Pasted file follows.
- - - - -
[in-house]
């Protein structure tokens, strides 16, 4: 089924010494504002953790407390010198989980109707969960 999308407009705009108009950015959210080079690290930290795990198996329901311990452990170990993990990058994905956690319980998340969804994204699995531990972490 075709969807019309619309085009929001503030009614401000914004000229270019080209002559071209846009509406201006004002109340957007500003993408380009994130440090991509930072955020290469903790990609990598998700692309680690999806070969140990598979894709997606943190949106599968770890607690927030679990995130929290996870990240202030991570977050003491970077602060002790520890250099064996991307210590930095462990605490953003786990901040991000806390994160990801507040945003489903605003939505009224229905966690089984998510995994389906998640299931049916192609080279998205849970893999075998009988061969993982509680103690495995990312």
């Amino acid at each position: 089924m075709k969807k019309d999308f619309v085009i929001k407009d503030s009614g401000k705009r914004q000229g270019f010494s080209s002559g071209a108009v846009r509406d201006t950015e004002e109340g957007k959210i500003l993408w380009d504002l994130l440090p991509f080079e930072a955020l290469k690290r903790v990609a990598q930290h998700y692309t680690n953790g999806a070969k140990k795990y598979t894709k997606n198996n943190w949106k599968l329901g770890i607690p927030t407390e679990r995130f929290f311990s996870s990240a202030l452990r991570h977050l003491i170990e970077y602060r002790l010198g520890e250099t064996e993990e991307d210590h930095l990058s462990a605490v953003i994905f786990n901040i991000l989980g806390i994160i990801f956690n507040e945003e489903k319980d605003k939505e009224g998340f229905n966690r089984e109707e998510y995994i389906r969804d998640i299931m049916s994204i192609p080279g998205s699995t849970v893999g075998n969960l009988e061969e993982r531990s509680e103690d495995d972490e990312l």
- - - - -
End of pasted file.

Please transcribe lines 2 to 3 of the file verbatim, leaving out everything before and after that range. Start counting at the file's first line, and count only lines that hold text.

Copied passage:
């Protein structure tokens, strides 16, 4: 089924010494504002953790407390010198989980109707969960 999308407009705009108009950015959210080079690290930290795990198996329901311990452990170990993990990058994905956690319980998340969804994204699995531990972490 075709969807019309619309085009929001503030009614401000914004000229270019080209002559071209846009509406201006004002109340957007500003993408380009994130440090991509930072955020290469903790990609990598998700692309680690999806070969140990598979894709997606943190949106599968770890607690927030679990995130929290996870990240202030991570977050003491970077602060002790520890250099064996991307210590930095462990605490953003786990901040991000806390994160990801507040945003489903605003939505009224229905966690089984998510995994389906998640299931049916192609080279998205849970893999075998009988061969993982509680103690495995990312």
């Amino acid at each position: 089924m075709k969807k019309d999308f619309v085009i929001k407009d503030s009614g401000k705009r914004q000229g270019f010494s080209s002559g071209a108009v846009r509406d201006t950015e004002e109340g957007k959210i500003l993408w380009d504002l994130l440090p991509f080079e930072a955020l290469k690290r903790v990609a990598q930290h998700y692309t680690n953790g999806a070969k140990k795990y598979t894709k997606n198996n943190w949106k599968l329901g770890i607690p927030t407390e679990r995130f929290f311990s996870s990240a202030l452990r991570h977050l003491i170990e970077y602060r002790l010198g520890e250099t064996e993990e991307d210590h930095l990058s462990a605490v953003i994905f786990n901040i991000l989980g806390i994160i990801f956690n507040e945003e489903k319980d605003k939505e009224g998340f229905n966690r089984e109707e998510y995994i389906r969804d998640i299931m049916s994204i192609p080279g998205s699995t849970v893999g075998n969960l009988e061969e993982r531990s509680e103690d495995d972490e990312l």